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Economy in Brief

U.K. CBI Index Shows Mixed Trends
by Robert Brusca  March 23, 2015

The U.K. economy is showing mixed evidence of a slipping industrial sector as industrial sector overall orders have dropped to a five-month low and to their first neutral reading in that span. Export orders are at their weakest over two years (26 months). With the EMU kick-starting its program of QE and the U.K.'s own program of QE having been staged a long time ago, the pound sterling's period of being undervalued (and stimulative to industry) is coming to an end.

Still, these readings for orders are not as weak as they may seem. The current reading placed in historic context finds a standing at a position that is in the 84th percentile of its data queue, hardly weak! By this relative ranking, overall orders have been stronger only 16% of the time. Export orders, however, are about as weak as they seem. Their -26 net reading has a queue standing in its 39th percentile (weaker only 39% of the time).

The dropping euro exchange rate is playing a role by pushing sterling higher and reducing the U.K.'s competitive advantage for U.K. exporters vs. EMU single-currency members. Sterling on a broad basis is now nearly back to parity after having been undervalued since early-2008.

However, looking ahead the outlook for volume has slipped only to 22 in March from 25 in February. This reading (apart from its February value, of course) is the strongest since September of last year, standing in the 88th percentile of its historic queue of values (stronger only 12% of the time). The outlook for prices has fallen month-to-month to 4 from 8 and that net value stands in the 56th percentile of its historic queue. There is no evidence of inflation being expected. But the output outlook is still quite strong.

What we have is a U.K. economy where the outlook for output is still relatively strong. Orders on hand, have slipped, but are at about the same relative historic standing as the outlook for volume expansion. The volume outlook and orders readings are compatible in percentile standing terms. But what has slipped month-to-month and is a matter of concern is the reading for export orders; that lower 39th percentile standing should raise flags. U.K. exports are approximately 29% of GDP while imports are 32% of GDP. The U.K. is importantly plugged into the world trading system and any loss in competitiveness will impact the economy significantly.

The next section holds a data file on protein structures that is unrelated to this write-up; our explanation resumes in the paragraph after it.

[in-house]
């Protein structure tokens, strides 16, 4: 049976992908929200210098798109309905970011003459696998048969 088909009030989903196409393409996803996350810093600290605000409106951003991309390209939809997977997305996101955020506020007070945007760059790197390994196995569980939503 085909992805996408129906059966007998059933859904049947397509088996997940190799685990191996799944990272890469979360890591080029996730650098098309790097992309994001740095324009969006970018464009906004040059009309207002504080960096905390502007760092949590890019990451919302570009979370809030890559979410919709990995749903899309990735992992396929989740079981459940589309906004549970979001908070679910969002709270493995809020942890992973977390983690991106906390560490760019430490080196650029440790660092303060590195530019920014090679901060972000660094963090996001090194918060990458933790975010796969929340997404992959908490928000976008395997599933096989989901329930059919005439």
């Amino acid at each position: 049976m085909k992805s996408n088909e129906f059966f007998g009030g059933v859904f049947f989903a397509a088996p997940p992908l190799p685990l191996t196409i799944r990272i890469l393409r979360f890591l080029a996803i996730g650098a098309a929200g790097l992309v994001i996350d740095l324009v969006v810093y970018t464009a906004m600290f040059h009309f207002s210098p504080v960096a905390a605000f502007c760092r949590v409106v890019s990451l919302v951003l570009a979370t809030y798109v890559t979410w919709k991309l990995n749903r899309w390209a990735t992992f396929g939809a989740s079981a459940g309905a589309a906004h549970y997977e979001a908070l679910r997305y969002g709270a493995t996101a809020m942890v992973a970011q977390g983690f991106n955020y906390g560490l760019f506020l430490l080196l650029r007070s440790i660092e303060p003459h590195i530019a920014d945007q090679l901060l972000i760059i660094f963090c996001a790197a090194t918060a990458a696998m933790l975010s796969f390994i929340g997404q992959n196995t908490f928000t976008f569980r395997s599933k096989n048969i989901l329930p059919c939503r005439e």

So far it appears that the U.K. economy is prepared to run at a decently firm pace on home grown fuel (domestic demand and orders). But the slippage in foreign orders has to be a problem from the stand point of a more lasting outlook. The U.K. outlook reading in the CBI survey is only for three months ahead. We know that exchange rate changes take more time than that to filer though the economic system.

For now the CBI survey can be called mixed. But with the slippage in export orders there is reason to doubt the overall competitive state of British industry and to raise a question mark about performance in the future. For now the domestic economy has enough strength to keep forward-looking metrics in line, but there should be some skepticism about performance farther down the line.

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